Tuesday, January 12, 2021

Call for Corbally link to be official biodiversity trail

Canal photos by Noel Clare.

The possibility of the tow path from Corbally Harbour to Naas Canal being upgraded to an official biodiversity walking trail will be raised at next week's meeting of the Kildare Newbridge Municipal District, writes Brian Byrne.

Cllr Tracey O'Dwyer has a motion on the meeting agenda asking Kildare County Council, in conjunction with Irish Waterways, to carry out a feasibility study on the matter.

The councillor told the Diary that there are a number of potential biodiversity walking trails which could be developed in the local area, and she hopes that at least one of these could be 'got over the line' during during 2021 or by early 2022.

"We live in a beautiful area, and thankfully a lot of people have realised that, when they were out on their walks over the last year. Whatever kind of development is going on, I'd like to see biodiversity and natural heritage discussed with the same importance as is drainage or road surfaces, that it is to the fore in everything we do."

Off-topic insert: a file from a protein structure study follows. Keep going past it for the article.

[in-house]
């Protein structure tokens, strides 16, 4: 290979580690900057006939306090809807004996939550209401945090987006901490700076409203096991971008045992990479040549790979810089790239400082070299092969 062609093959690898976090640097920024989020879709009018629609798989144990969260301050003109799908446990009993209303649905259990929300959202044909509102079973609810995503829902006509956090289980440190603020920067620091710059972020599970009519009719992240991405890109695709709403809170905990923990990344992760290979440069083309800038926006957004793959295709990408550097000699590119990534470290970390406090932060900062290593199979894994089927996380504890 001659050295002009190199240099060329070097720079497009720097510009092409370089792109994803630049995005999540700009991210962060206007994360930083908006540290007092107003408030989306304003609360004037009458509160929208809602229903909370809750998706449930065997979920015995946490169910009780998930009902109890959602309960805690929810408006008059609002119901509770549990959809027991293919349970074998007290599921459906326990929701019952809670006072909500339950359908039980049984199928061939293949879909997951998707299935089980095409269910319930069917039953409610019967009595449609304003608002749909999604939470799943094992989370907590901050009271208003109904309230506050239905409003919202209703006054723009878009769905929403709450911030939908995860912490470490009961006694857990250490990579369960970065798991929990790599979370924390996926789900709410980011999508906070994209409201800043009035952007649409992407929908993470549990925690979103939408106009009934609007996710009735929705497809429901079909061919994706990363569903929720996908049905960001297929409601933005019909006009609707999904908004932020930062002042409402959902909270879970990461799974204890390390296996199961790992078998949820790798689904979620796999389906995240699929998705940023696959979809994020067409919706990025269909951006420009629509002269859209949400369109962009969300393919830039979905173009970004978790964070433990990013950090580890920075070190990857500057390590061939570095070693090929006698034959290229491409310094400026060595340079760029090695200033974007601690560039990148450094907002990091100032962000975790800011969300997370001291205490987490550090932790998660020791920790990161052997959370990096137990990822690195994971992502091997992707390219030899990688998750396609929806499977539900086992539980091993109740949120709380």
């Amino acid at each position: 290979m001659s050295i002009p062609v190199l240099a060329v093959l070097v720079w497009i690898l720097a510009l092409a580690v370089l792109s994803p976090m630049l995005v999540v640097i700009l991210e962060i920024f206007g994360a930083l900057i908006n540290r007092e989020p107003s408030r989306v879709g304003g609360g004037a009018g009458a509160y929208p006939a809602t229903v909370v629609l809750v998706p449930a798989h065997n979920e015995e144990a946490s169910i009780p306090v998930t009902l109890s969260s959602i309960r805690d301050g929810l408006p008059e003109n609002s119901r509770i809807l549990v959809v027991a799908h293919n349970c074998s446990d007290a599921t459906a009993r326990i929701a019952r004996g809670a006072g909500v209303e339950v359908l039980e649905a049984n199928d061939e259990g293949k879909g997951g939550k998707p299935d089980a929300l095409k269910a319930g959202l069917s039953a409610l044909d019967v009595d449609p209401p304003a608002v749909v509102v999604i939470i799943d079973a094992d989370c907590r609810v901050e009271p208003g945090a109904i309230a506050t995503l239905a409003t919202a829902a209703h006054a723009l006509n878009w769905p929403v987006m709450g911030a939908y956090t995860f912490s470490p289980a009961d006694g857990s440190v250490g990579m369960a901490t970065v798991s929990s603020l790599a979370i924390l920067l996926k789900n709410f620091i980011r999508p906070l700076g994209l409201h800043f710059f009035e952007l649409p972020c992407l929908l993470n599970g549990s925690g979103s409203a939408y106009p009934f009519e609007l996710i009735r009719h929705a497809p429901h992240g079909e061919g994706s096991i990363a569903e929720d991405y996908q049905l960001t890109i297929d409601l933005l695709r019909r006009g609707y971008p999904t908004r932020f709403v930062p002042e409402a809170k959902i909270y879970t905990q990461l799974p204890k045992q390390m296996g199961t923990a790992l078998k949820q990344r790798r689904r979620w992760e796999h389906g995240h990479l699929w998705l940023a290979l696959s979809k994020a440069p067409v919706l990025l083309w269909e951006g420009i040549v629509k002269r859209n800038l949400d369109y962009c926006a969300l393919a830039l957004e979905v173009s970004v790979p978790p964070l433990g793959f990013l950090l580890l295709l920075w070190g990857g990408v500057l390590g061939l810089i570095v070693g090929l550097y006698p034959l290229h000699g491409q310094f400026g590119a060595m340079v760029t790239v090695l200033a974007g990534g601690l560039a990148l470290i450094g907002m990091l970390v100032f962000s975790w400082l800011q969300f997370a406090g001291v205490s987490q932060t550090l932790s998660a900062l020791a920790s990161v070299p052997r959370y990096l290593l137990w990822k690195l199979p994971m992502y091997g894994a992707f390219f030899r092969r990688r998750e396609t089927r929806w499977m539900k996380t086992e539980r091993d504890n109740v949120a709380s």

The walk, which was featured in a recent article on the Bridge magazine by Noel Clare, is approximately 8kms long. Corbally Harbour, the terminus of the branch is just 7mins drive from Kilcullen. The illustration below of what it might have been like was produced by Naas graphic designer Eamon Sinnott (and used here by kind permission) for a Kildare Tow Path Trails booklet in 2015, with an excellent commentary by Naas local historian Liam Kenny.

The canal branch was built in the early 1800s, with the Harbour being used as a collection and delivery point for goods in the area, including Reeve's Mill in Athgarvan. It was closed to navigation in 1954 when the bridge at Jigginstown was turned into a culvert to facilitate traffic on the main road to the south through Naas.

The towpath is walkable all the way, but can be rough underfoot in poor weather.

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